Talks and Poster Presentations (with Proceedings-Entry):

W. Wagner:
"Remote Sensing for Epidemiological Studies";
Talk: ICTP-IAEA Conference on Predicting Disease Patterns According to Climatic Changes, Triest; 2008-05-12 - 2008-05-14; in: "Proceedings of the Joint ICTP-IAEA Conference on Disease Patterns According to Climate Change", (2008), ISSN: 1684-0488; 87 - 90.

English abstract:
Earth observation satellites and airborne sensors are increasingly used in epidemiological studies. The most common usage of remote sensing has been to delimit vector habitats or breeding sites using high to medium resolution satellite images. Some studies have also
used remotely sensed vegetation and surface temperature data to characterize the vector ecosystem. Nevertheless, it has been pointed out by several authors that beyond the recurrent praises for the use of remote sensing tools in epidemiology, the range of uses, data and processes have been limited to a few. Problems have encompassed, but are not limited to, the high costs of high resolution (< 10 m) images and the technical expertise required for selecting, processing and analyzing the remote sensing data. These problems are not unique to epidemiology, but are shared with many other applications requiring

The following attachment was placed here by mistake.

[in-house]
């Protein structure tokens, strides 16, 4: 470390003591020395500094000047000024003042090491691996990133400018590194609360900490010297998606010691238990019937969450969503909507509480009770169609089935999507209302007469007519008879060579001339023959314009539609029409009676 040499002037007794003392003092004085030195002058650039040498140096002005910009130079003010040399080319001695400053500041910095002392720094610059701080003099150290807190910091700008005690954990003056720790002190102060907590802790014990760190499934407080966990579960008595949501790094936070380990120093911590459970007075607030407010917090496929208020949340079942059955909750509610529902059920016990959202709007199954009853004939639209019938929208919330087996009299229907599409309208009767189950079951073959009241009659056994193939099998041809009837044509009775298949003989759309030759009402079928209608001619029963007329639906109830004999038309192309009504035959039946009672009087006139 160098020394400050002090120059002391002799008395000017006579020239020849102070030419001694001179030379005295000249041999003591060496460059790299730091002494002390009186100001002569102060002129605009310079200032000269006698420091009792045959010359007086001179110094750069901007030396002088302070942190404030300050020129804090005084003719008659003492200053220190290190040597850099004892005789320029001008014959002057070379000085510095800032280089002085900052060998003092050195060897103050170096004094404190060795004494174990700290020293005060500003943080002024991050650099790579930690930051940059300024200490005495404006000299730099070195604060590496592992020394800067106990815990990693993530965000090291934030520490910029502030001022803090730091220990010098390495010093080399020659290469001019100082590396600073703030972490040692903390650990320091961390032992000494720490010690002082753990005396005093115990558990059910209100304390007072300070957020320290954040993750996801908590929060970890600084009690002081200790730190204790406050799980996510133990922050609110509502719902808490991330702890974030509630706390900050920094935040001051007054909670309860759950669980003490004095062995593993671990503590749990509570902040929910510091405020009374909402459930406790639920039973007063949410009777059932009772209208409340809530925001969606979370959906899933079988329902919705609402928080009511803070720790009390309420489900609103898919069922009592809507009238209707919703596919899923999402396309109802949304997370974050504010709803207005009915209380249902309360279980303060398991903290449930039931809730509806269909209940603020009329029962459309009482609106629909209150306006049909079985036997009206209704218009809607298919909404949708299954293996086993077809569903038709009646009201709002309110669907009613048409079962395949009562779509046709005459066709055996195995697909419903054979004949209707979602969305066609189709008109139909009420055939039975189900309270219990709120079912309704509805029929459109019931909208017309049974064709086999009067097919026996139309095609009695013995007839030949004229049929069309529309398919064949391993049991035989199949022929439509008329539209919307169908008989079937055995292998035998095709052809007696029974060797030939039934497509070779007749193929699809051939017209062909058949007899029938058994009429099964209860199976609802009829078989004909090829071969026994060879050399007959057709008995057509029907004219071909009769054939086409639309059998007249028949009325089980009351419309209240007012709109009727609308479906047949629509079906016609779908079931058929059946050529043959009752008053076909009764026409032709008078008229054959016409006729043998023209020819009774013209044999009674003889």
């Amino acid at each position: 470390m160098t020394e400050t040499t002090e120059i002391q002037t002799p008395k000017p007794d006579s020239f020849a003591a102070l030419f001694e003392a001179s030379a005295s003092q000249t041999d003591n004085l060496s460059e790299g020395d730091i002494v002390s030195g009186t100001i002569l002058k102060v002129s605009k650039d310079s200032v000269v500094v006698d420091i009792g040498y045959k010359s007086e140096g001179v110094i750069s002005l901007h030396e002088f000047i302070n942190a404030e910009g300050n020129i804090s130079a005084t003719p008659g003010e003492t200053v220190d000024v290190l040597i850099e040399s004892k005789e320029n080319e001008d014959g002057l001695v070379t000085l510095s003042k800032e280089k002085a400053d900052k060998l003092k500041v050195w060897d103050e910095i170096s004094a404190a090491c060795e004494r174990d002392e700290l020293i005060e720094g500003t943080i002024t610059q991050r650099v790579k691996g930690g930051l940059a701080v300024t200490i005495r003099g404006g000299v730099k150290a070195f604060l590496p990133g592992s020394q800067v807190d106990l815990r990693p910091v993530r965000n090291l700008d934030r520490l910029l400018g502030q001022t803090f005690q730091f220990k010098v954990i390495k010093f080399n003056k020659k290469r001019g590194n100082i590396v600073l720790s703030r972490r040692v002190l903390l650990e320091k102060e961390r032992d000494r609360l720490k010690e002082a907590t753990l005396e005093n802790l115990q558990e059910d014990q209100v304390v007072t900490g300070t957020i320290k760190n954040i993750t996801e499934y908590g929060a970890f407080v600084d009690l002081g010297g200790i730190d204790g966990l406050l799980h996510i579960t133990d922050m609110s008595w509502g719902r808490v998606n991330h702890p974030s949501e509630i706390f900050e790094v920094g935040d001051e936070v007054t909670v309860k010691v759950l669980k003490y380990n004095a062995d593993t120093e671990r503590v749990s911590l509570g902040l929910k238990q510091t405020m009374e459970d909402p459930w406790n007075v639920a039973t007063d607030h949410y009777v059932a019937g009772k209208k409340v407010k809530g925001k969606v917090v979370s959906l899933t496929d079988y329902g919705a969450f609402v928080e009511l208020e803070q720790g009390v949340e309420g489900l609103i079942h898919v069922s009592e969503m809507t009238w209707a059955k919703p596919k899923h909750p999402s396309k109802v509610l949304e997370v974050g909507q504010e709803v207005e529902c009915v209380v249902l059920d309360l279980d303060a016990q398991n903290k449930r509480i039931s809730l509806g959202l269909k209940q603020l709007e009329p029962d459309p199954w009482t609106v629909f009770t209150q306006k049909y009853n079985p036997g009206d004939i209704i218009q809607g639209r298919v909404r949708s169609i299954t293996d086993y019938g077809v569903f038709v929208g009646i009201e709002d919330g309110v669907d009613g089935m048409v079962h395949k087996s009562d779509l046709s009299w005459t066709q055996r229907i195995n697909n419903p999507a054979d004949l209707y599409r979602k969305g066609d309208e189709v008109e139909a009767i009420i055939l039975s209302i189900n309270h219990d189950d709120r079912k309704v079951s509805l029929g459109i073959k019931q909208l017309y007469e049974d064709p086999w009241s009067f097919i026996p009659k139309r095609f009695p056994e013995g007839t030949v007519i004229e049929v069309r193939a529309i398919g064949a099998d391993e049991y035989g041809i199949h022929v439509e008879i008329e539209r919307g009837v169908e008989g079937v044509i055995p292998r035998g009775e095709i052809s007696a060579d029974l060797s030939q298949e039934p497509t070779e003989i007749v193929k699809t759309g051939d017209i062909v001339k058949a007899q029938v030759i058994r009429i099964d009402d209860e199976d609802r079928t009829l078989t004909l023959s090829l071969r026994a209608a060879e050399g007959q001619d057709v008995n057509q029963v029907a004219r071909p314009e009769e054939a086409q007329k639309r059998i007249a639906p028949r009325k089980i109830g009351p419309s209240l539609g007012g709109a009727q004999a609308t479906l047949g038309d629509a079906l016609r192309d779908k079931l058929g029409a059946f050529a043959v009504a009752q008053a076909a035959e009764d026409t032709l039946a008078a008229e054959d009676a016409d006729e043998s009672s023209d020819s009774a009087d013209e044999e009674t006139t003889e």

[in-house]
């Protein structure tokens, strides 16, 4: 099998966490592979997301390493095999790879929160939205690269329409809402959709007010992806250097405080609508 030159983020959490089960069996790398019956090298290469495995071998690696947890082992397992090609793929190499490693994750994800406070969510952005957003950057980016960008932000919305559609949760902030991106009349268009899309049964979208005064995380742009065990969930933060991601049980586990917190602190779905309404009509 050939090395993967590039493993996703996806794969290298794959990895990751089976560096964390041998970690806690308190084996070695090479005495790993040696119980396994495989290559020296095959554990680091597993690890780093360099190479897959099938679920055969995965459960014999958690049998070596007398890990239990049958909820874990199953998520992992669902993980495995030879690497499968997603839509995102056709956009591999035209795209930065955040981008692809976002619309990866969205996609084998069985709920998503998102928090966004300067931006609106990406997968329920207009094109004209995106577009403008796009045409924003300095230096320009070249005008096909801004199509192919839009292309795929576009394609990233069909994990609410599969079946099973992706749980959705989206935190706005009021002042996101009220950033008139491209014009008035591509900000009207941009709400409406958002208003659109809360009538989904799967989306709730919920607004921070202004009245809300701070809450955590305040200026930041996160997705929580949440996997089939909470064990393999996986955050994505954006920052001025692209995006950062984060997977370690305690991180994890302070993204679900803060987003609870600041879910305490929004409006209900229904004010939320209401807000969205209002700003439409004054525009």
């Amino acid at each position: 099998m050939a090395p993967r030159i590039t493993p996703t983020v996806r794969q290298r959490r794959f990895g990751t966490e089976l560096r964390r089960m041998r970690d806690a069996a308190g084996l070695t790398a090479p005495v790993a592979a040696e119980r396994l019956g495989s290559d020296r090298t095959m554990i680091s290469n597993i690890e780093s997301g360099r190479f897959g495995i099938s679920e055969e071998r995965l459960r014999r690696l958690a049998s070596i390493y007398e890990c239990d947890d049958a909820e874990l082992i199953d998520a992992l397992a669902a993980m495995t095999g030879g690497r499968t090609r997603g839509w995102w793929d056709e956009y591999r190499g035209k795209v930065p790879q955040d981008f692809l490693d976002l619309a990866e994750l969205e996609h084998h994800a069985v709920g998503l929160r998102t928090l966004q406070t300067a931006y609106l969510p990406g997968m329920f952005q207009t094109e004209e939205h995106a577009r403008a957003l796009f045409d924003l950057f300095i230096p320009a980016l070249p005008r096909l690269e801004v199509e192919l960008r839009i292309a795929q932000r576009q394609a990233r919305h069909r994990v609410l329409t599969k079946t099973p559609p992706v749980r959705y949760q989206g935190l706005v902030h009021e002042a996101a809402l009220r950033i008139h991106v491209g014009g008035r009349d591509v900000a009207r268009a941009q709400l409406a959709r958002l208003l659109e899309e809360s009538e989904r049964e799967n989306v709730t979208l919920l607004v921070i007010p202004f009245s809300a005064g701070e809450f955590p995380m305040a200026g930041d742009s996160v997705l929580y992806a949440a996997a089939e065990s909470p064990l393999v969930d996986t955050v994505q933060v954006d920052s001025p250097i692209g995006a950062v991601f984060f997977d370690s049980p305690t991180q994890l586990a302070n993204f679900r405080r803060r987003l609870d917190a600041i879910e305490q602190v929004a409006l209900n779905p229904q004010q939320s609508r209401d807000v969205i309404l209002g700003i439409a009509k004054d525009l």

earth observation data. In recognition of these problems, space agencies and other public organizations have started extending their ground processing facilities to produce land cover and many other geophysical products, such as leaf area index, surface temperature,
soil moisture, water dynamics and many more. As a result, epidemiologists do not any longer need to process and interpret the remote sensing data themselves, but can concentrate on unraveling the complex dependencies of vector dynamics on environmental controls. This contribution reviews recent developments in remote sensing in general, and then shows some new remote sensing products derived from radar (soil moisture, wetland dynamics) and lidar (topography, vegetation height) observations that might open new opportunities for epidemiologic studies.

Created from the Publication Database of the Vienna University of Technology.